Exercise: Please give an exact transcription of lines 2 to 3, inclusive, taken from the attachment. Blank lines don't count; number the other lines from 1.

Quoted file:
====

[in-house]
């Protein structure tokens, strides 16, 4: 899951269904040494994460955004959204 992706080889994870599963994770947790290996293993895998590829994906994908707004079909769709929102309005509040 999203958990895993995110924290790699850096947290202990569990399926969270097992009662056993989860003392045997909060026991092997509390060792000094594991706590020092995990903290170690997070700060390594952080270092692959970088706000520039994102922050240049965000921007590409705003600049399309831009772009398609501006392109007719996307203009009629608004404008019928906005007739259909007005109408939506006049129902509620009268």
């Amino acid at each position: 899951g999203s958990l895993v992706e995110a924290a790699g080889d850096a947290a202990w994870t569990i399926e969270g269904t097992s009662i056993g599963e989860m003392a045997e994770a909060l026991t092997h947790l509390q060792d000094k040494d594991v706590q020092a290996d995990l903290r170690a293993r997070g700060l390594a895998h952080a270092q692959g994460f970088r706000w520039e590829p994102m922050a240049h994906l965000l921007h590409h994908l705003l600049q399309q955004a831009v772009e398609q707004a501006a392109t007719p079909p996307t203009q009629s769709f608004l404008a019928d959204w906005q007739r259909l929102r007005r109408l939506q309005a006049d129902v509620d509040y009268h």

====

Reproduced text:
């Protein structure tokens, strides 16, 4: 899951269904040494994460955004959204 992706080889994870599963994770947790290996293993895998590829994906994908707004079909769709929102309005509040 999203958990895993995110924290790699850096947290202990569990399926969270097992009662056993989860003392045997909060026991092997509390060792000094594991706590020092995990903290170690997070700060390594952080270092692959970088706000520039994102922050240049965000921007590409705003600049399309831009772009398609501006392109007719996307203009009629608004404008019928906005007739259909007005109408939506006049129902509620009268």
């Amino acid at each position: 899951g999203s958990l895993v992706e995110a924290a790699g080889d850096a947290a202990w994870t569990i399926e969270g269904t097992s009662i056993g599963e989860m003392a045997e994770a909060l026991t092997h947790l509390q060792d000094k040494d594991v706590q020092a290996d995990l903290r170690a293993r997070g700060l390594a895998h952080a270092q692959g994460f970088r706000w520039e590829p994102m922050a240049h994906l965000l921007h590409h994908l705003l600049q399309q955004a831009v772009e398609q707004a501006a392109t007719p079909p996307t203009q009629s769709f608004l404008a019928d959204w906005q007739r259909l929102r007005r109408l939506q309005a006049d129902v509620d509040y009268h």